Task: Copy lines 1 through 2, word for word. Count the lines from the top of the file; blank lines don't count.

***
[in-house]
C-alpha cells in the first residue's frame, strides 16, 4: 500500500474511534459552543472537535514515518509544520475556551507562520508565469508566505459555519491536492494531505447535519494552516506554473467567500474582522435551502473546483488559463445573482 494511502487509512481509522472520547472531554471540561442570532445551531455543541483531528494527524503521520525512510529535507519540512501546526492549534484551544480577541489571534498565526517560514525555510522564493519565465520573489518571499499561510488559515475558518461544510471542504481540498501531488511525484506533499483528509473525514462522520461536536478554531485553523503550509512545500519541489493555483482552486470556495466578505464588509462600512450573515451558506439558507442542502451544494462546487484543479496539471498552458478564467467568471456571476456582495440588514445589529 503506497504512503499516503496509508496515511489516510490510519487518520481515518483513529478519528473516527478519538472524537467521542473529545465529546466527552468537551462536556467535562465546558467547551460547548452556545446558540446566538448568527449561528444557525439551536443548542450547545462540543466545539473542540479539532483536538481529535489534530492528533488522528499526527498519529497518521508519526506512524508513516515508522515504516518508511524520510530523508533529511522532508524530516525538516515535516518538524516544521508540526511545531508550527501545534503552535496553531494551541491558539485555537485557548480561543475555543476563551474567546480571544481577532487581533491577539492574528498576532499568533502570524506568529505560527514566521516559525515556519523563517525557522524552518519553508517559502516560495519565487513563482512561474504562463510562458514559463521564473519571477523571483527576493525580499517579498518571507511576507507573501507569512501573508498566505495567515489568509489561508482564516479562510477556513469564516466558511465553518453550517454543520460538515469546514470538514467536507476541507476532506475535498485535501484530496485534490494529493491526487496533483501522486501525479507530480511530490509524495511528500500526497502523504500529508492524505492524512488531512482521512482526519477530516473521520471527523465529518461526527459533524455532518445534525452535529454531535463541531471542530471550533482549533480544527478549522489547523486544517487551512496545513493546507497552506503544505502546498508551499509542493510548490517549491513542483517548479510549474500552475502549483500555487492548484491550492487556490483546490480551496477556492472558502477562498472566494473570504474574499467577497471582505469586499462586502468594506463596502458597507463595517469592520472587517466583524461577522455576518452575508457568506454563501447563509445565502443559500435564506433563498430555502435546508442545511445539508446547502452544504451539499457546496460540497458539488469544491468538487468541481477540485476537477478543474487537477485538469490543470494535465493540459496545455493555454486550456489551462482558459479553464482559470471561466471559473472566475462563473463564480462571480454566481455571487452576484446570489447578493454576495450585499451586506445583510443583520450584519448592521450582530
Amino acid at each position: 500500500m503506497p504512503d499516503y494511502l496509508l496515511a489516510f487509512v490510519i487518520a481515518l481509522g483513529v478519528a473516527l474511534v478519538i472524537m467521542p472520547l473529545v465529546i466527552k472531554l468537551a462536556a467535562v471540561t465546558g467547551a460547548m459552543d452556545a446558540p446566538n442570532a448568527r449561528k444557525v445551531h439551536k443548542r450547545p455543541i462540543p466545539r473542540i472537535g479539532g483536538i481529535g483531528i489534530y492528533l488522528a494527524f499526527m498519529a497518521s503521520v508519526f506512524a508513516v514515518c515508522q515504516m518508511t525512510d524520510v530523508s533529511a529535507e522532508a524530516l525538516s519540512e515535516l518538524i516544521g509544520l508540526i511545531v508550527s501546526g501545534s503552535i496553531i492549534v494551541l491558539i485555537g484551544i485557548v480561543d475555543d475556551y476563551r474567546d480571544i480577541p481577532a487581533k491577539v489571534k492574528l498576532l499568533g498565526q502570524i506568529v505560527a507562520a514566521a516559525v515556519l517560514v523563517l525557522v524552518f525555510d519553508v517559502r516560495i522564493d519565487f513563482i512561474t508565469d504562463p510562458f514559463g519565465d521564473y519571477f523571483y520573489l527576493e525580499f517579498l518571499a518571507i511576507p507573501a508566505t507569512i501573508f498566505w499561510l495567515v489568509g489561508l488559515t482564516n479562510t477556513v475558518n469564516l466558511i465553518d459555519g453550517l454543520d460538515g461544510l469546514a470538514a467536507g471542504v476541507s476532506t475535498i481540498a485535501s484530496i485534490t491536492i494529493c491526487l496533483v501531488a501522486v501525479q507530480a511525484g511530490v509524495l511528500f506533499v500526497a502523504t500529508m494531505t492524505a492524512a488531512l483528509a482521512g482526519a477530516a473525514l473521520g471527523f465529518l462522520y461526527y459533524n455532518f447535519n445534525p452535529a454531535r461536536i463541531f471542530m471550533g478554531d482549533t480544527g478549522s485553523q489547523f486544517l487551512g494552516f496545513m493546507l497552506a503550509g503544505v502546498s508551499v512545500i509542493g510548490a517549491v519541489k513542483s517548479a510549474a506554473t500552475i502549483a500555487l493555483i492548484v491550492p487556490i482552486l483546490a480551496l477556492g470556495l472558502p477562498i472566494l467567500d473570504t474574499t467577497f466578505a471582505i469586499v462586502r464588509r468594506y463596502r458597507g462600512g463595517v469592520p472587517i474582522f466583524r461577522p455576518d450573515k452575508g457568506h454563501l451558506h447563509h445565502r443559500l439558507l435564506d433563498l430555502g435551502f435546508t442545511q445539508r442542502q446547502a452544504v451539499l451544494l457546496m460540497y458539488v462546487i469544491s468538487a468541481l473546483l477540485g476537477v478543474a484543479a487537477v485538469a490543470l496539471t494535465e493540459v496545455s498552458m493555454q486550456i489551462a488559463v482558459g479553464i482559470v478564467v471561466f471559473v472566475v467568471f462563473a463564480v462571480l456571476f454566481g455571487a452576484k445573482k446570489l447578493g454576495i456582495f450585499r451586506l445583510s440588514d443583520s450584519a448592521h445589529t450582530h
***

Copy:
[in-house]
C-alpha cells in the first residue's frame, strides 16, 4: 500500500474511534459552543472537535514515518509544520475556551507562520508565469508566505459555519491536492494531505447535519494552516506554473467567500474582522435551502473546483488559463445573482 494511502487509512481509522472520547472531554471540561442570532445551531455543541483531528494527524503521520525512510529535507519540512501546526492549534484551544480577541489571534498565526517560514525555510522564493519565465520573489518571499499561510488559515475558518461544510471542504481540498501531488511525484506533499483528509473525514462522520461536536478554531485553523503550509512545500519541489493555483482552486470556495466578505464588509462600512450573515451558506439558507442542502451544494462546487484543479496539471498552458478564467467568471456571476456582495440588514445589529 503506497504512503499516503496509508496515511489516510490510519487518520481515518483513529478519528473516527478519538472524537467521542473529545465529546466527552468537551462536556467535562465546558467547551460547548452556545446558540446566538448568527449561528444557525439551536443548542450547545462540543466545539473542540479539532483536538481529535489534530492528533488522528499526527498519529497518521508519526506512524508513516515508522515504516518508511524520510530523508533529511522532508524530516525538516515535516518538524516544521508540526511545531508550527501545534503552535496553531494551541491558539485555537485557548480561543475555543476563551474567546480571544481577532487581533491577539492574528498576532499568533502570524506568529505560527514566521516559525515556519523563517525557522524552518519553508517559502516560495519565487513563482512561474504562463510562458514559463521564473519571477523571483527576493525580499517579498518571507511576507507573501507569512501573508498566505495567515489568509489561508482564516479562510477556513469564516466558511465553518453550517454543520460538515469546514470538514467536507476541507476532506475535498485535501484530496485534490494529493491526487496533483501522486501525479507530480511530490509524495511528500500526497502523504500529508492524505492524512488531512482521512482526519477530516473521520471527523465529518461526527459533524455532518445534525452535529454531535463541531471542530471550533482549533480544527478549522489547523486544517487551512496545513493546507497552506503544505502546498508551499509542493510548490517549491513542483517548479510549474500552475502549483500555487492548484491550492487556490483546490480551496477556492472558502477562498472566494473570504474574499467577497471582505469586499462586502468594506463596502458597507463595517469592520472587517466583524461577522455576518452575508457568506454563501447563509445565502443559500435564506433563498430555502435546508442545511445539508446547502452544504451539499457546496460540497458539488469544491468538487468541481477540485476537477478543474487537477485538469490543470494535465493540459496545455493555454486550456489551462482558459479553464482559470471561466471559473472566475462563473463564480462571480454566481455571487452576484446570489447578493454576495450585499451586506445583510443583520450584519448592521450582530